Department of Health

Measles cases in Brunswick

Published by Department of Health & Human Services

Victoria's acting Chief Health Officer, Dr Roscoe Taylor has warned of the signs and symptoms of measles, following four cases detected in Brunswick.

Dr Taylor said there was no direct connection between the four, other than living in Brunswick or East Brunswick. They became ill over the past week.

"We are concerned that more people may have been infected from coming into contact with these people in the community," Dr Taylor said.

"Measles has an incubation period of up to 18 days so illness acquired from contact could still be coming through, and cases could still remain infectious for many days."

The disease is now uncommon in Australia because of the widespread use of the measles vaccine. It is important to continue immunising children because of the risk the infection can be brought in by travellers arriving from overseas.

Measles is a highly infectious viral disease that can cause serious illness, particularly in very young children and adults.

People can develop pneumonia and other serious complications from the disease, and those with measles often need to be hospitalised.

Dr Taylor said most cases of measles in Victoria were linked to international travel, with the disease more prevalent in many countries overseas. People most likely to develop the illness were unvaccinated people who have travelled overseas, or unvaccinated people who have been in contact with them on their return.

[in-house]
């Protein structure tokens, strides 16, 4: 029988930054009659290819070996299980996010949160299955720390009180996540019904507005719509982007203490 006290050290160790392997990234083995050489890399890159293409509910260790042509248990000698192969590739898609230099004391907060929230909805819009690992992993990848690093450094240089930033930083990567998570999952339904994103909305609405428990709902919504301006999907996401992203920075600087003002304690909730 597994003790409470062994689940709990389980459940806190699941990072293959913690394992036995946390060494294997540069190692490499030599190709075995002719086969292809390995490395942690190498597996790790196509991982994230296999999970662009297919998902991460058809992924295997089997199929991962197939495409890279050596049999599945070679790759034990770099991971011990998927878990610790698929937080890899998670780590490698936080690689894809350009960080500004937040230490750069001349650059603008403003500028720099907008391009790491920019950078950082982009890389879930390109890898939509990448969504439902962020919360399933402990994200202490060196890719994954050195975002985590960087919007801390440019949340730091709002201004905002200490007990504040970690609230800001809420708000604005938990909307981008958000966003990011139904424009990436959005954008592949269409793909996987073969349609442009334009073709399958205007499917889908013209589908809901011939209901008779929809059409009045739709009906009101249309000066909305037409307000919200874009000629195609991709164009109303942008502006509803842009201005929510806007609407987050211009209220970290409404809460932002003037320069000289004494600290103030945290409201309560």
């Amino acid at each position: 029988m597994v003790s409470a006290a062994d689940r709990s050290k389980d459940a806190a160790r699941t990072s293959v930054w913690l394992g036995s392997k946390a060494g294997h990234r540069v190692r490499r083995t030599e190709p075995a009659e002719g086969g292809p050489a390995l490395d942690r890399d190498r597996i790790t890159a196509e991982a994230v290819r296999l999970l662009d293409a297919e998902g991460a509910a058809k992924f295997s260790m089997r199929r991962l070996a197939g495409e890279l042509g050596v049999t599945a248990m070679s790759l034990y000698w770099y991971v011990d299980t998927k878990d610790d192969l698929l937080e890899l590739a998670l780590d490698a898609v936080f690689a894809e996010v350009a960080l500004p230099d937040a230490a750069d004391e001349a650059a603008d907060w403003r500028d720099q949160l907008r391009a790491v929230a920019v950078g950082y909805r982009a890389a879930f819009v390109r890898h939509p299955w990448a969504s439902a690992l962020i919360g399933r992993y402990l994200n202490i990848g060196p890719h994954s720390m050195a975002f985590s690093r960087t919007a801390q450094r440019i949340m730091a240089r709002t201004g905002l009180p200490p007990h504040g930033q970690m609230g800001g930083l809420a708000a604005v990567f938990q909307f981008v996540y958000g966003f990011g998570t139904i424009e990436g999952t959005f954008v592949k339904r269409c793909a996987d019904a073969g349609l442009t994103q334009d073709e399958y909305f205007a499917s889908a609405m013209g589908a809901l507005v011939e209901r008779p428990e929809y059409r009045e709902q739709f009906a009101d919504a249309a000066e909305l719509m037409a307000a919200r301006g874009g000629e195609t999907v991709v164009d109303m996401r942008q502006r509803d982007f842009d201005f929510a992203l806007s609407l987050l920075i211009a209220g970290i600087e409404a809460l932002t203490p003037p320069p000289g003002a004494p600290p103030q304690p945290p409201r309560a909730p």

He said none of the Brunswick cases  a man and two women in their 20s and a woman in her 40s  reported overseas travel, and a common source is still to be identified.

The Department has issued a Chief Health Officer alert asking doctors to look out for further infections, and to identify people who could benefit from protection through vaccination.

Dr Taylor said measles usually begins with common cold symptoms such as fever, sore throat, red eyes and a cough. The characteristic measles rash usually begins 3-7 days after the first symptoms, generally starting on the face and then spreading to the rest of the body.

"Anyone developing these symptoms is advised to ring ahead to their doctor or hospital and alert them that they have fever and a rash," he said.

"If you know you have been in contact with a measles case please alert your GP or hospital emergency department. The doctor or hospital will then be able to provide treatment in a way that minimises transmission."

Health Minister Jill Hennessy launched a new app in December that helps remind busy parents when their young children are due for a vaccination.

The app, VaxOnTime, was developed in response to one of the most common reasons parents cite for falling behind in vaccinations  they simply forget.

Under the tough new No Jab, No Play laws which came into force on 1 January, all Victorian children must be fully vaccinated to attend childcare and kindergarten.

The groups of people most at risk of catching measles are:

  • Anyone who is unvaccinated.
  • Adults between 35 and 49 years - as many in this age group did not receive measles vaccine.
  • People at any age who are immunocompromised, even if they have had measles or have been immunised. This includes people with diseases such as cancer, and people who are undergoing cancer treatment or are on high-dose steroids.

Measles vaccine (given as a combination with other vaccines) is currently recommended on the National Immunisation Program as a two dose schedule for children between 12 months and 4 years of age. Immunisation is the best protection against measles.

Women aged in their 20s to 40s can get free measles/mumps/rubella vaccine under the Victorian Government's initiative to ensure women of child-bearing age are protected against rubella.

People aged under 20 can get it under the Federal Government's current catch-up campaign, and other at-risk groups who can get free vaccine include people of ATSI background, refugees or asylum seekers.

Reviewed 09 February 2016


Was this page helpful?